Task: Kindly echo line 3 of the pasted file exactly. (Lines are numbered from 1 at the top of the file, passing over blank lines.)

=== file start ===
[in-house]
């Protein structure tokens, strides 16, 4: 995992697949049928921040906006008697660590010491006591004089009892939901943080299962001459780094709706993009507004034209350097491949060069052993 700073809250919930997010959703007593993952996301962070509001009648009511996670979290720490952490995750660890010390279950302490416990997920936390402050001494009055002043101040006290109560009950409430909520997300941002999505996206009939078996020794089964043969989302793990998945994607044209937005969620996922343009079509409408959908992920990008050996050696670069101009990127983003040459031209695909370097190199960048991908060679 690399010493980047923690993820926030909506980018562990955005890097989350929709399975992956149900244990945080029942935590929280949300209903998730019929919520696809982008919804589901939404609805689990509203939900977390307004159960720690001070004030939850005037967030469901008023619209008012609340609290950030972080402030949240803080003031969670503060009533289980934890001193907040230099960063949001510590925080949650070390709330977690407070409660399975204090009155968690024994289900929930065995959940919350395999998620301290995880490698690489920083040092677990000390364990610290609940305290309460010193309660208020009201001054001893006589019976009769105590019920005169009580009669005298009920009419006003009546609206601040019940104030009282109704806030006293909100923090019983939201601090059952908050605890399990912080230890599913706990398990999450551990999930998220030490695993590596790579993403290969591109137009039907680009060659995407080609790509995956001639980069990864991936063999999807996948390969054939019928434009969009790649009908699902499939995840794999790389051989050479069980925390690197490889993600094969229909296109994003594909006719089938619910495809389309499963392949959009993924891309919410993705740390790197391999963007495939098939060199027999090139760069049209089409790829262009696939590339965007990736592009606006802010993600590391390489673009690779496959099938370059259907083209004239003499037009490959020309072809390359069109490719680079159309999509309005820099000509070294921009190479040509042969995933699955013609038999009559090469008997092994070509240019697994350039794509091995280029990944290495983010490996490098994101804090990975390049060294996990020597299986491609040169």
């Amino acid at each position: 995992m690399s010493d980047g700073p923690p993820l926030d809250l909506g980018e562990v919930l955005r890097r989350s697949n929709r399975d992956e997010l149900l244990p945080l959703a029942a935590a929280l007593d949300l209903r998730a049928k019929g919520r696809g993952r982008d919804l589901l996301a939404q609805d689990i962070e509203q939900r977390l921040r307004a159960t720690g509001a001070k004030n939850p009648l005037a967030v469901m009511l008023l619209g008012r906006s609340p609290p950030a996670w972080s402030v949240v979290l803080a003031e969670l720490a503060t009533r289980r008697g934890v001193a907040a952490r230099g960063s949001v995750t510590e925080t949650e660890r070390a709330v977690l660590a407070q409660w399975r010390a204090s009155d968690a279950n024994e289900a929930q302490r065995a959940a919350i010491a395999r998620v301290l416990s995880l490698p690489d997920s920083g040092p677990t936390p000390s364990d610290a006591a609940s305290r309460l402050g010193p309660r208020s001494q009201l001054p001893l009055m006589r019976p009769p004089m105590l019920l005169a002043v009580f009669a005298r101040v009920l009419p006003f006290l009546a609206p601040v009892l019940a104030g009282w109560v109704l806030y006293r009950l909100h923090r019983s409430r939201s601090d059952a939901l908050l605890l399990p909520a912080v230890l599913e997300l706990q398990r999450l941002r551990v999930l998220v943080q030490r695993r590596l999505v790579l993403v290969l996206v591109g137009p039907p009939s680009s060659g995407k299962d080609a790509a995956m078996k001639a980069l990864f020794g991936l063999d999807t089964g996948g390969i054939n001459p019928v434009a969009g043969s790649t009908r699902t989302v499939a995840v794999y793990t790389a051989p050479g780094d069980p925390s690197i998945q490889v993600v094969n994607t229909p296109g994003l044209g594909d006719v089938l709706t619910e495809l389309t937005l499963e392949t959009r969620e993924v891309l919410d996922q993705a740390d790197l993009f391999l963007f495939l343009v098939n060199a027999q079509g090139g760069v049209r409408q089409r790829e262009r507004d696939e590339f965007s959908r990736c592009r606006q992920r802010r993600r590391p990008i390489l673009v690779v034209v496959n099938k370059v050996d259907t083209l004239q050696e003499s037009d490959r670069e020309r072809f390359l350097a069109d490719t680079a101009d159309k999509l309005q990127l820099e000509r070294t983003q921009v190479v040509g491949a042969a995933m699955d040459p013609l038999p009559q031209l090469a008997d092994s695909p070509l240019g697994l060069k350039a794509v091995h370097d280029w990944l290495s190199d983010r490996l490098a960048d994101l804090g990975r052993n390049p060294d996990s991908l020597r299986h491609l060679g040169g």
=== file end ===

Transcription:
């Amino acid at each position: 995992m690399s010493d980047g700073p923690p993820l926030d809250l909506g980018e562990v919930l955005r890097r989350s697949n929709r399975d992956e997010l149900l244990p945080l959703a029942a935590a929280l007593d949300l209903r998730a049928k019929g919520r696809g993952r982008d919804l589901l996301a939404q609805d689990i962070e509203q939900r977390l921040r307004a159960t720690g509001a001070k004030n939850p009648l005037a967030v469901m009511l008023l619209g008012r906006s609340p609290p950030a996670w972080s402030v949240v979290l803080a003031e969670l720490a503060t009533r289980r008697g934890v001193a907040a952490r230099g960063s949001v995750t510590e925080t949650e660890r070390a709330v977690l660590a407070q409660w399975r010390a204090s009155d968690a279950n024994e289900a929930q302490r065995a959940a919350i010491a395999r998620v301290l416990s995880l490698p690489d997920s920083g040092p677990t936390p000390s364990d610290a006591a609940s305290r309460l402050g010193p309660r208020s001494q009201l001054p001893l009055m006589r019976p009769p004089m105590l019920l005169a002043v009580f009669a005298r101040v009920l009419p006003f006290l009546a609206p601040v009892l019940a104030g009282w109560v109704l806030y006293r009950l909100h923090r019983s409430r939201s601090d059952a939901l908050l605890l399990p909520a912080v230890l599913e997300l706990q398990r999450l941002r551990v999930l998220v943080q030490r695993r590596l999505v790579l993403v290969l996206v591109g137009p039907p009939s680009s060659g995407k299962d080609a790509a995956m078996k001639a980069l990864f020794g991936l063999d999807t089964g996948g390969i054939n001459p019928v434009a969009g043969s790649t009908r699902t989302v499939a995840v794999y793990t790389a051989p050479g780094d069980p925390s690197i998945q490889v993600v094969n994607t229909p296109g994003l044209g594909d006719v089938l709706t619910e495809l389309t937005l499963e392949t959009r969620e993924v891309l919410d996922q993705a740390d790197l993009f391999l963007f495939l343009v098939n060199a027999q079509g090139g760069v049209r409408q089409r790829e262009r507004d696939e590339f965007s959908r990736c592009r606006q992920r802010r993600r590391p990008i390489l673009v690779v034209v496959n099938k370059v050996d259907t083209l004239q050696e003499s037009d490959r670069e020309r072809f390359l350097a069109d490719t680079a101009d159309k999509l309005q990127l820099e000509r070294t983003q921009v190479v040509g491949a042969a995933m699955d040459p013609l038999p009559q031209l090469a008997d092994s695909p070509l240019g697994l060069k350039a794509v091995h370097d280029w990944l290495s190199d983010r490996l490098a960048d994101l804090g990975r052993n390049p060294d996990s991908l020597r299986h491609l060679g040169g």